If I was Lorne Michaels, the creator and producer of “Saturday Night Live,” I might write back to Lt. Gene Ryan, the president of the Fraternal Order of Police Lodge 3, to say this: Do you really have time to be complaining about a late-night comedy sketch? Didn’t I read somewhere that Baltimore is one of the most violent cities in America? Didn’t your acting commissioner just pull 230 police officers off administrative duties for patrol work to combat another horrible spike in violence? Doesn’t the B in BPD stand for beleaguered?
When you write an open letter, sir, it might be best to address it to the citizens of Baltimore to assure them that the men and women of the BPD are doing everything possible to make the city safer and to ask them for help in solving crimes. You could also call out for new recruits to fill your ranks.
I understand why you are self-conscious about any kind of criticism these days.
But I must say, SNL did not really single out your department in the “Thirsty Cops” sketch. No one in the sketch utters the word, “Baltimore.” The actors might have been wearing Baltimore Police Department patches, and I can see how the men and women of your department might take that as a slap against them. But, really, the joke could have been on any department anywhere.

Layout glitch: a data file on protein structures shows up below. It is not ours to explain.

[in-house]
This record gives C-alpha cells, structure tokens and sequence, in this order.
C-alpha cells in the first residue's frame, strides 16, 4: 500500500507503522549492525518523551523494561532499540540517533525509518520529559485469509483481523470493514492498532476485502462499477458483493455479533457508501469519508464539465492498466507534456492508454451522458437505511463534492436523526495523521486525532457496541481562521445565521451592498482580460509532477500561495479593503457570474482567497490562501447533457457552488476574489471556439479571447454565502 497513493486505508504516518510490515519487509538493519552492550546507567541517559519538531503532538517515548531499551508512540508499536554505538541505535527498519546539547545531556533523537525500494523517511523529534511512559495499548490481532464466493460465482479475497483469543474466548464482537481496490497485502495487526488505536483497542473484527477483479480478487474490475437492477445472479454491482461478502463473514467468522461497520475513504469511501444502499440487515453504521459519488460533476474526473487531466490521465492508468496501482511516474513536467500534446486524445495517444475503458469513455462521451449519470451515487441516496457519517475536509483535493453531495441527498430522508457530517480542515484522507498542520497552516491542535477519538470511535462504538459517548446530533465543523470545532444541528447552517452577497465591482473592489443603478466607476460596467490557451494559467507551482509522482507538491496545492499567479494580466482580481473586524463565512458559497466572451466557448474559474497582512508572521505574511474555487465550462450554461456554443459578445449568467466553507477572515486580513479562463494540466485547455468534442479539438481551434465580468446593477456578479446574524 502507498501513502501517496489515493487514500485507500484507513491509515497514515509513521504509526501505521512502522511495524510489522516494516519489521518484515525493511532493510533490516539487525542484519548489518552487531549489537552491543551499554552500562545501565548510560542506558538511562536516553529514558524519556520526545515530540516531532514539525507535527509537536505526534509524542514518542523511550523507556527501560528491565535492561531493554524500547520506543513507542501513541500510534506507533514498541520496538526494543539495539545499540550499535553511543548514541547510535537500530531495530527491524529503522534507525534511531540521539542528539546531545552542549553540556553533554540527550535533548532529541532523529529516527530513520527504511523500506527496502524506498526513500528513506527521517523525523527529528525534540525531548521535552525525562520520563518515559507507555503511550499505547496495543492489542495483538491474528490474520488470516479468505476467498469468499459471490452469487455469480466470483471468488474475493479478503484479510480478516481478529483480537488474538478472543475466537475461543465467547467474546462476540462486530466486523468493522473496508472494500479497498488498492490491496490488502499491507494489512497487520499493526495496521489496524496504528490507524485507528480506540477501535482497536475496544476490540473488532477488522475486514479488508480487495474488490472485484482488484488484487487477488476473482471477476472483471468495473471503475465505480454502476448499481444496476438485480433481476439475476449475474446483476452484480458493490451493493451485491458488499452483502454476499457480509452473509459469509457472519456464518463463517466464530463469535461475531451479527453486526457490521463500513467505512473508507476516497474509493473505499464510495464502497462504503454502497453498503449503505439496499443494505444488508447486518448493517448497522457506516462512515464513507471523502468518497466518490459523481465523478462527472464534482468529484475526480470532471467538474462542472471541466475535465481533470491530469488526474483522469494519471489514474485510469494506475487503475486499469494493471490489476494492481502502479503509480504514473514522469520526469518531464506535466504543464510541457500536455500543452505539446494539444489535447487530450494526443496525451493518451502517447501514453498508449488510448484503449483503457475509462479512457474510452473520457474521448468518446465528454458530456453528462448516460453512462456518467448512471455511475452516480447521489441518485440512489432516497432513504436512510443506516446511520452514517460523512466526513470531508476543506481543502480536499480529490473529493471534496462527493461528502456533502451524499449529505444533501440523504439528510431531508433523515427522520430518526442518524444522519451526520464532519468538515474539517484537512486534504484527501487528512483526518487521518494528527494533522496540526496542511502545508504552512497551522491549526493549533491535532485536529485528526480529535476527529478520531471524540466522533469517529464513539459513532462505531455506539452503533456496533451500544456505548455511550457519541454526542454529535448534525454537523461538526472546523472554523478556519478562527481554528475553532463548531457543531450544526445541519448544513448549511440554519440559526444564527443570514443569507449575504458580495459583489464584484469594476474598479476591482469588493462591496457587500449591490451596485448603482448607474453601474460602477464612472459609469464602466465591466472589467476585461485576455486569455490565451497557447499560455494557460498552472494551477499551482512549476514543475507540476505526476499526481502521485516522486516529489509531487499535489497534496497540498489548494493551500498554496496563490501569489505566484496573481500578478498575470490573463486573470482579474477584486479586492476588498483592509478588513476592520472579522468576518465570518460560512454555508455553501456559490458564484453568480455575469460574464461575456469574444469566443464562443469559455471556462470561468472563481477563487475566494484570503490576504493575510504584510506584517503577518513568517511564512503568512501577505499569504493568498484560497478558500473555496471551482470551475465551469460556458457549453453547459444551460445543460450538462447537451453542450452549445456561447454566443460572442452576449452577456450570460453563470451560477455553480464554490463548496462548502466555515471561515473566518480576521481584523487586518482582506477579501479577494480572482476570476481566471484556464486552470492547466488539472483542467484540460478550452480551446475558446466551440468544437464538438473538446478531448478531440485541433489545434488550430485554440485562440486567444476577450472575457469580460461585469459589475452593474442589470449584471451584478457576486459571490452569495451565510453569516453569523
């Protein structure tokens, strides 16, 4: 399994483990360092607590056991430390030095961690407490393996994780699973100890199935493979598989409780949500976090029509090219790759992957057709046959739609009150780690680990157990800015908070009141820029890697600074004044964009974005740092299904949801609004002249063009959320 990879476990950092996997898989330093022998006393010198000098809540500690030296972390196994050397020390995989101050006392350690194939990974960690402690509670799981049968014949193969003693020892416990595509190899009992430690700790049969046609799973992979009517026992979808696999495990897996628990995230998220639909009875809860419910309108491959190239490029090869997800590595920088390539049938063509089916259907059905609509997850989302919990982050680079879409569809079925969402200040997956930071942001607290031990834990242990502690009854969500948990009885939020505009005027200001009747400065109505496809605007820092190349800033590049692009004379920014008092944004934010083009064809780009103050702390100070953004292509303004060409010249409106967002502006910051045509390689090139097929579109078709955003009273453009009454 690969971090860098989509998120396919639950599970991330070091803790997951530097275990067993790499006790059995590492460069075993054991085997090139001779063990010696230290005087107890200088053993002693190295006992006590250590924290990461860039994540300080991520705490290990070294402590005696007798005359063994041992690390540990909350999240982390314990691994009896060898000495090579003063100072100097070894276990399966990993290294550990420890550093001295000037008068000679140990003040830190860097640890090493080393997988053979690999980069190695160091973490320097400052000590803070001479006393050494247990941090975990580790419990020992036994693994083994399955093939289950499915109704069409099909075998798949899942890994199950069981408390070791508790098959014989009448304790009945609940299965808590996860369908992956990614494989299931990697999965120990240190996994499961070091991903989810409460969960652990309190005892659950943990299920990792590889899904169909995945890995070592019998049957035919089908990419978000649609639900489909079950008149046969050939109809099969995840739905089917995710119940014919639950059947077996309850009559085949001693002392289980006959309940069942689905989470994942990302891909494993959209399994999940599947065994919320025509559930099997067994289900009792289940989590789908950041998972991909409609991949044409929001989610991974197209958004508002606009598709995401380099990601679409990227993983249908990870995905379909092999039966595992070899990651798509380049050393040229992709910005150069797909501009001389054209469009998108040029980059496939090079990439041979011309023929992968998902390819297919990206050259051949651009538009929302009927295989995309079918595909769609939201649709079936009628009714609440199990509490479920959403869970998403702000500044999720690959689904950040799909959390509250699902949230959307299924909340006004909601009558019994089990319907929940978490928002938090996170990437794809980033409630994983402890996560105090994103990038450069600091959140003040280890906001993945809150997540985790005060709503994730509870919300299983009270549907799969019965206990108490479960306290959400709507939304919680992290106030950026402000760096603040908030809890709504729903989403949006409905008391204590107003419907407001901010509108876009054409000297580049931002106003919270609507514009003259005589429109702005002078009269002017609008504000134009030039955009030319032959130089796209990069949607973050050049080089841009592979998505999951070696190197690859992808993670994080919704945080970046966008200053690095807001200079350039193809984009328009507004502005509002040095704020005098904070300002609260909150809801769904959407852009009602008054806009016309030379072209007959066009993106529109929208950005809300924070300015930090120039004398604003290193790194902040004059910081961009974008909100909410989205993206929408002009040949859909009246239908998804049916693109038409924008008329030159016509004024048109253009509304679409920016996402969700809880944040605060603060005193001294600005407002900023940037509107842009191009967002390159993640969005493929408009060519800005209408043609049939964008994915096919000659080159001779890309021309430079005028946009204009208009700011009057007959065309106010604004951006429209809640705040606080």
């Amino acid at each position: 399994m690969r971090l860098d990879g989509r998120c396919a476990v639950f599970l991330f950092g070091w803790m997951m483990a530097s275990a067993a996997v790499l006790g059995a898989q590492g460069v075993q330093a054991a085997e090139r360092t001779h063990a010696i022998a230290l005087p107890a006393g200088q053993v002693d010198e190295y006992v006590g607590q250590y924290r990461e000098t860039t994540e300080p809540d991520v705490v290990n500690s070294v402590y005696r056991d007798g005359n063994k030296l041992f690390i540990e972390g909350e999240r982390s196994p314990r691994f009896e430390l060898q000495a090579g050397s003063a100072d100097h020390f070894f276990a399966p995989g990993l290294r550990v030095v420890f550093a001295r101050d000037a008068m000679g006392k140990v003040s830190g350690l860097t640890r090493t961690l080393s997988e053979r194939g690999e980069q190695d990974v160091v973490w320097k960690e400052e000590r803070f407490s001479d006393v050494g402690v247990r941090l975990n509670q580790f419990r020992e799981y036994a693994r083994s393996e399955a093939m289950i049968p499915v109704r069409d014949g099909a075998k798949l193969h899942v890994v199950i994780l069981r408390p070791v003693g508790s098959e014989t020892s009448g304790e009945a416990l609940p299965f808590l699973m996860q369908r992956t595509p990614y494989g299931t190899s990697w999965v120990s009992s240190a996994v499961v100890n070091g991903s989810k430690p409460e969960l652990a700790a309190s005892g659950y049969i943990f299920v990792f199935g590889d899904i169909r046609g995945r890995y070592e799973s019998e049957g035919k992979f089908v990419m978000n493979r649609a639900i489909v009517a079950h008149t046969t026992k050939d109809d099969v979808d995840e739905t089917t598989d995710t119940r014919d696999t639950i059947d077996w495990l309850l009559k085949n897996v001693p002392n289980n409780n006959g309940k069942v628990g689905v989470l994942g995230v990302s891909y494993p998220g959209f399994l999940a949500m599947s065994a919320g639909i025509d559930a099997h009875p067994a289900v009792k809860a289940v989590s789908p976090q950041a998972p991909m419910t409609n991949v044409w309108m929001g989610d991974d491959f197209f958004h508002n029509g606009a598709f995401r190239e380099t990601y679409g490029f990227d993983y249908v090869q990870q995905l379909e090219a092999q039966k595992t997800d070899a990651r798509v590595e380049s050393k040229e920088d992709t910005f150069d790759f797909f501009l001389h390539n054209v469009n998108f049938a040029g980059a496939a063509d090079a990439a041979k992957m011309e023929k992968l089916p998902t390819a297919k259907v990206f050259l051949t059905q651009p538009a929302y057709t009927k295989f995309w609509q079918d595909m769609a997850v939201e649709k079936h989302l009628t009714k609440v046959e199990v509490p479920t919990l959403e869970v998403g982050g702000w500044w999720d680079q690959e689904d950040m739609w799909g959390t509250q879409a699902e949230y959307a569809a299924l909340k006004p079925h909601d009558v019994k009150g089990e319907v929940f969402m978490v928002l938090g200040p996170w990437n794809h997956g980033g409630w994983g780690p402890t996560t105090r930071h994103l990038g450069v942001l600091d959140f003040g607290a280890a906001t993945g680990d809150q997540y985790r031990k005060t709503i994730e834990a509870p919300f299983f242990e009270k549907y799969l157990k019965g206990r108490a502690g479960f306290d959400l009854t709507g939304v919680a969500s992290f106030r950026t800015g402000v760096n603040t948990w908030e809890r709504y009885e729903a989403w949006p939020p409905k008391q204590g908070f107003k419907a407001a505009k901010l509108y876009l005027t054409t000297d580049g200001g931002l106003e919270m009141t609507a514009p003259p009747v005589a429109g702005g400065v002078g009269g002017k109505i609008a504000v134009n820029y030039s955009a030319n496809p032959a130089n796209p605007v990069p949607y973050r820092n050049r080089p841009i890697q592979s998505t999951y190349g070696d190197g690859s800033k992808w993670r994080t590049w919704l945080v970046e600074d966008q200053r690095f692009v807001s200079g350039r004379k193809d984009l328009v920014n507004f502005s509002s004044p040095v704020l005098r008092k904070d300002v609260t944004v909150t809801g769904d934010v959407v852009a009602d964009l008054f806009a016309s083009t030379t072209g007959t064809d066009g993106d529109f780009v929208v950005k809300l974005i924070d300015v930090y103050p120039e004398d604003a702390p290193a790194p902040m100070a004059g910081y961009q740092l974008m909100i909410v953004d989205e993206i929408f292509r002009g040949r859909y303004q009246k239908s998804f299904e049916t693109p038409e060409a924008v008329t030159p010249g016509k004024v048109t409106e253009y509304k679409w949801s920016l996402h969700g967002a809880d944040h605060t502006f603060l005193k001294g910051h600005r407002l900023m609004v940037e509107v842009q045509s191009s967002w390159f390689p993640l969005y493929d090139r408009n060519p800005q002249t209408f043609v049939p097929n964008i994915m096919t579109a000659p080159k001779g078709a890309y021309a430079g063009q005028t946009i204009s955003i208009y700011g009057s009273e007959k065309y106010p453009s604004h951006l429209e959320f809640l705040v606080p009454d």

If anyone might take offense, I suppose it should be women in uniform. The sketch portrayed female officers making a traffic stop to get a look at Seth Meyers’ fine backside.
And you know what? In watching the sketch again, I’d say it was funny, but hardly Top 10 SNL funny, probably not even Top 200.
This grievance from the FOP recalls a scene from a 1982 movie, “My Favorite Year,” about a weekly sketch comedy show in the early days of television. The show stars King Kaiser, played by Joseph Bologna. In one of his recurring sketches, King Kaiser portrays a mobbed-up labor boss named Boss Hijack, based on a real-life labor leader named Karl Rojack. When Rojack stomps into Kaiser’s office to demand that he stop playing Boss Hijack on “this stupid show,” Kaiser responds: “Let me explain something to you, Karl. We’re gonna keep on doing the sketch. You know why? Because it’s funny. And in my business, you never cut funny.”
I don’t know what you’re expecting from Lorne Michaels, Lt. Ryan, but if “Thirsty Cops” generates some decent buzz — and if your widely reported letter of complaint helps give it legs — then SNL might keep on doing it because, in Michaels’ business, you never cut funny.